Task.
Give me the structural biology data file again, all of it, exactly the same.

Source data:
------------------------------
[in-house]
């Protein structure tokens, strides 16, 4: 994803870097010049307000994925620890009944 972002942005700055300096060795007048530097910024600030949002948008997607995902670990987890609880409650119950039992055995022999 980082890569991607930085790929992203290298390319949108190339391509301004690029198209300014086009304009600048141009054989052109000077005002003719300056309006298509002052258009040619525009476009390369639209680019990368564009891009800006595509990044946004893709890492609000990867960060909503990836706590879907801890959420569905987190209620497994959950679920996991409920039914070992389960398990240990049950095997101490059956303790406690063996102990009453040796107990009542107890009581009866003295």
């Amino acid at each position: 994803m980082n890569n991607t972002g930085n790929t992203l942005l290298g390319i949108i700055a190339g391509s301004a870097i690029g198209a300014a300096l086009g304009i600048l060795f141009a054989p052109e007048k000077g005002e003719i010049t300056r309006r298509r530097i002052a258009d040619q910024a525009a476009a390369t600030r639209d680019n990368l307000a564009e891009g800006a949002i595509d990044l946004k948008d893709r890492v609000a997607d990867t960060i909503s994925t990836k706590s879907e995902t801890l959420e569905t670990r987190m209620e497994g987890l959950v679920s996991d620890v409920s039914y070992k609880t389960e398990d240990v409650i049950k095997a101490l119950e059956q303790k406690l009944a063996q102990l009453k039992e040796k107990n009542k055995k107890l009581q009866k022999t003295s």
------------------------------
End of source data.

[in-house]
């Protein structure tokens, strides 16, 4: 994803870097010049307000994925620890009944 972002942005700055300096060795007048530097910024600030949002948008997607995902670990987890609880409650119950039992055995022999 980082890569991607930085790929992203290298390319949108190339391509301004690029198209300014086009304009600048141009054989052109000077005002003719300056309006298509002052258009040619525009476009390369639209680019990368564009891009800006595509990044946004893709890492609000990867960060909503990836706590879907801890959420569905987190209620497994959950679920996991409920039914070992389960398990240990049950095997101490059956303790406690063996102990009453040796107990009542107890009581009866003295």
């Amino acid at each position: 994803m980082n890569n991607t972002g930085n790929t992203l942005l290298g390319i949108i700055a190339g391509s301004a870097i690029g198209a300014a300096l086009g304009i600048l060795f141009a054989p052109e007048k000077g005002e003719i010049t300056r309006r298509r530097i002052a258009d040619q910024a525009a476009a390369t600030r639209d680019n990368l307000a564009e891009g800006a949002i595509d990044l946004k948008d893709r890492v609000a997607d990867t960060i909503s994925t990836k706590s879907e995902t801890l959420e569905t670990r987190m209620e497994g987890l959950v679920s996991d620890v409920s039914y070992k609880t389960e398990d240990v409650i049950k095997a101490l119950e059956q303790k406690l009944a063996q102990l009453k039992e040796k107990n009542k055995k107890l009581q009866k022999t003295s």